A pastor asked me what I was preaching in church. I said “Luke in the morning and Micah in the evening.” He was flabbergast. He admitted that if he announced any OT book, his church would empty until he was back into the NT.
I am blessed to preach at a church which offers an evening service in addition to the morning services.
I’ve tried to make it my practice to take the morning to preach expositionally through the New Testament, and the evening for the Old(er) Testament.
This gives our people a full-orbed notion of the redemption plan. It also builds biblical literacy. For example, we just completed Ecclesiastes, and are plunging into a series on the minor prophet Nahum.
There are four reasons I can think of to pay concerted attention to the OT…
1. The OT, like the NT, is just as inspired and profitable.
Ignoring the OT betrays a leaky view of inspiration. It’s an inconstant inerrancy.
The life-verse of inerrantists is 2 Tim 3:16. But the “All Scripture” of our mantra is referring to the graphē (writings) Timothy had at his disposal, namely, the OT. Since every word of it was “breathed out by God,” it behooves us to treat every word with due respect its provenance.
One example of how Jesus viewed the plenary, verbal inspiration of the OT is shown when He uses the present tense of the word “is” to make a theological point from the OT; “I am the God of Abraham, Isaac and Jacob” therefore there must be a resurrection since those men are alive; because God did not say “I was the God of the late Abraham…” Even today we understand that a lot can ride on what the definition of “is” is. 😉
2. The OT elucidates understanding of the NT.
There are passages and concepts in the NT which would be obscure without the OT. The Lamb of God declaration of John Baptizer, as well as the concept of substitutionary atonement would be a riddle without an intimate knowledge of the OT backdrop.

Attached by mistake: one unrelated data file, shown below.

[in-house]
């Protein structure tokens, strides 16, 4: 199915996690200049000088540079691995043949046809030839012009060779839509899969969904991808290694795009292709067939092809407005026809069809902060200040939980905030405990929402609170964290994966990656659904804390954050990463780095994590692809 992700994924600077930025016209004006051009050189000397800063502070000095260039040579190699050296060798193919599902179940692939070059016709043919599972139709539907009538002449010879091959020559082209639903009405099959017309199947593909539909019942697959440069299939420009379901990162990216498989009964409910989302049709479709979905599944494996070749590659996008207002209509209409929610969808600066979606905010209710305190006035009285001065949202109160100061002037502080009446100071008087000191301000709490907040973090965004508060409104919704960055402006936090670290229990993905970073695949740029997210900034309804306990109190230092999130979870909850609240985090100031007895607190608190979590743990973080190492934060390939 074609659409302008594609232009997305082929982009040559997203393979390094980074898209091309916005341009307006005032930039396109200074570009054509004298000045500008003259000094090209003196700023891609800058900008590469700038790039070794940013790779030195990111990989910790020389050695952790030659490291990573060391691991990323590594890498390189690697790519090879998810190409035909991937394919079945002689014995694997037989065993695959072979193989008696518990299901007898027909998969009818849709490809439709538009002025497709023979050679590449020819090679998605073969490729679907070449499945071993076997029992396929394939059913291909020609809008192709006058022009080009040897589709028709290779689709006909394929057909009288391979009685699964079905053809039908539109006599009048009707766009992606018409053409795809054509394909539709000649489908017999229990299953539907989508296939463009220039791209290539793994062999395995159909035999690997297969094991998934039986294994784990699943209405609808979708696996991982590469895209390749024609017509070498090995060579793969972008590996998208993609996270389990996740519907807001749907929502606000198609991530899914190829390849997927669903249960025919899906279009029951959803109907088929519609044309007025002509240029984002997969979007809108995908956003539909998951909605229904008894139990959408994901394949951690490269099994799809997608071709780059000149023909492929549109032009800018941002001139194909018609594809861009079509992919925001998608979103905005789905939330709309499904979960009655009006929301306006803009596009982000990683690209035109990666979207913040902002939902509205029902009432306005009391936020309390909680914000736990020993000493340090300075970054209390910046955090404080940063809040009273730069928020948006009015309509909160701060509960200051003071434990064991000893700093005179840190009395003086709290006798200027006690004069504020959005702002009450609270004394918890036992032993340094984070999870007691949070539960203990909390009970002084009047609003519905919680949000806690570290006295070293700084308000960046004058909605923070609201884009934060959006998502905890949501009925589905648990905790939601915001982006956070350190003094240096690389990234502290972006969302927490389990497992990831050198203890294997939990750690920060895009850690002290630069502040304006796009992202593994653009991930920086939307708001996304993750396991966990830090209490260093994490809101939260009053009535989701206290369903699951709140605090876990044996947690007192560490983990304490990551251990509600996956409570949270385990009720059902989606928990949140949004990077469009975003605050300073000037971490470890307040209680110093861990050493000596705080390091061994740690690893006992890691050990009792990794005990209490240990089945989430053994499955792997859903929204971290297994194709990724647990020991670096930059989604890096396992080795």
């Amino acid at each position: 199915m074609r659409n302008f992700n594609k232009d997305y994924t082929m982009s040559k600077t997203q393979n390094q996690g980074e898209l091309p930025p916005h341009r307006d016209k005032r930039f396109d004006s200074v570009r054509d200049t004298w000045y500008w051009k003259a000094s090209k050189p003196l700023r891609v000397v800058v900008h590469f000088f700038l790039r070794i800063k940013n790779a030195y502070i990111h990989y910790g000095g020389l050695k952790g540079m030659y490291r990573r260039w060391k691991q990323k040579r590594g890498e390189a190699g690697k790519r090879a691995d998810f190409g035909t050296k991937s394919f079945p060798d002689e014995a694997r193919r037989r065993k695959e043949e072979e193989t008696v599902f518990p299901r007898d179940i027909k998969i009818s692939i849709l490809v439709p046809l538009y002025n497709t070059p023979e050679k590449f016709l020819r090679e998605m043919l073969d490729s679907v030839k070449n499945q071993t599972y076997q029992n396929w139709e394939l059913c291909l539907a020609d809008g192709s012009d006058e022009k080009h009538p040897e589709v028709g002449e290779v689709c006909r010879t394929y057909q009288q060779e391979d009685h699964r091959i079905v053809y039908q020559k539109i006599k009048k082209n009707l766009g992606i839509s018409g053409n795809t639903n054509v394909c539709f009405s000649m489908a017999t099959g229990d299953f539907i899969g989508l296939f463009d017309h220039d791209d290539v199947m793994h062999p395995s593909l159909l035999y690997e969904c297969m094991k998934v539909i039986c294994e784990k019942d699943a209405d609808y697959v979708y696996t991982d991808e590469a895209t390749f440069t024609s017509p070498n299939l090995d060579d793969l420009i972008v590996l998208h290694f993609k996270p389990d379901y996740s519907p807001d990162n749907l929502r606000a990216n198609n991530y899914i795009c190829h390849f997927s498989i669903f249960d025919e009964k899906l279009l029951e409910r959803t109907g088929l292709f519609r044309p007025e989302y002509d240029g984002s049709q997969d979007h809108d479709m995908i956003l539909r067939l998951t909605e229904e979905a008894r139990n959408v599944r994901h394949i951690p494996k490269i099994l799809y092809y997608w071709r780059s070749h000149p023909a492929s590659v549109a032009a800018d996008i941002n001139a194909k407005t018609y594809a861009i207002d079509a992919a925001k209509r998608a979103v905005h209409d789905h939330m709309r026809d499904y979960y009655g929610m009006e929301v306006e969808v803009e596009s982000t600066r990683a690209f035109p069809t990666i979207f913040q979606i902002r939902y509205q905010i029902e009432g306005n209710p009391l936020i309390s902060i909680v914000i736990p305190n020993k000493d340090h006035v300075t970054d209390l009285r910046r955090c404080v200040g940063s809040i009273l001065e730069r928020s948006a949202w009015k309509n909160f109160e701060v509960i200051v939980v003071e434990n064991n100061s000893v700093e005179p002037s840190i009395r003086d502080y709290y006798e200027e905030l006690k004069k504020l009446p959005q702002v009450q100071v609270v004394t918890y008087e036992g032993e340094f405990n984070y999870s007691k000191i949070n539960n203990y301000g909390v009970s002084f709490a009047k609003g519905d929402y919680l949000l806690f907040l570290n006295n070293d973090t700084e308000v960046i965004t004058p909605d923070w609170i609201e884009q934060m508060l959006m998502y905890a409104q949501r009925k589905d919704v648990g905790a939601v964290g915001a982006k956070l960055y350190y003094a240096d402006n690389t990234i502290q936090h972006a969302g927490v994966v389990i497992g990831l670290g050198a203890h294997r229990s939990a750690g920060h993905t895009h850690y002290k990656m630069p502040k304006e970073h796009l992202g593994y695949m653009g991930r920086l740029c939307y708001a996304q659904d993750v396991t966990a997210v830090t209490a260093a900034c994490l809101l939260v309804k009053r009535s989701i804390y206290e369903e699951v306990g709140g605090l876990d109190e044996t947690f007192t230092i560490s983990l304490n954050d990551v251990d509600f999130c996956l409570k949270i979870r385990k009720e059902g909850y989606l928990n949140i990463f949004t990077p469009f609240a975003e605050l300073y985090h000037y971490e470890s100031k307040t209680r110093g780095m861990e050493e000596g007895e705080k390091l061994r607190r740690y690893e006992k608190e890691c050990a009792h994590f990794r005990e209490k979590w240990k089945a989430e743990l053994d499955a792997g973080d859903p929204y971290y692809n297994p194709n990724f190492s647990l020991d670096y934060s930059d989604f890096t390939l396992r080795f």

Sign of Jonah? Order of Melchizedek? Day of the Lord? Certificate of divorce? Sympathetic high priest? Bethlehem? Crowd of witnesses? Kingdom of God? Grafted in? Unequally yoked? Muzzled ox? A beast in a pit on the Sabbath? Hanged on a tree? Aaargh, my Gideon’s NT makes no sense.
Not to mention the earth-shattering paradigm shift of Gentile inclusion; ‘What’s all the hoopla about Greeks in church or Samaritans in society?’ you ask. Turn to Ezra-Nehemiah and I’ll tell you. How did legalism come to be the arch-nemesis of the gospel? Why did the Jews reject their Messiah? How come everyone thought Jesus would bring political liberation? Well, it’s a long story…called the OT.
3. The OT has been given as an example for NT believers.
We are told that the OT was given to us as an example so that we can learn from the way God dealt with Israel. As Paul said in 1 Cor 10:11 “Now these things happened to them as an example, but they were written down for our instruction, on whom the end of the ages has come.”
For example, one of the most illustrative episodes in the Bible to show the Lord’s discipline of sin in the life of a believer, as well as the doctrine of Perseverance of the Saints, is found in the life of David.
Jesus frequently appealed to the OT examples when refuting the false doctrine of the Pharisees. It seems one of his favorite introductory comments was, “Have you not read…?” Bear in mind these were men who had literally memorized how many syllables were on each line of the OT pages; so yes, they had read about David and the show bread! It happened as an example.
4. The OT elaborates on ethics omitted in the NT.
The biggie here is abortion. The OT is the air support for many ethical issues (bestiality, necromancy, just war theory, euthanasia, onanism, polygamy, slavery, genocide, suicide), but it is the whole sea-land-air assault force against the Satanic sin of abortion.
Though the OT is not binding on believers it is always applicable (I dealt with this in my post, Bodily Fluids & Skin Diseases: How Is Deuteronomy Relevant to You?)
I’m not content with being au fait with Sunday school stories, I’m advocating an intimate knowledge of the OT that matches our view of inerrancy, inspiration, and the sufficiency of Scripture. Put more bluntly, we should know the older two-thirds of the Bible as well as we know its little brother.
Am I going too far?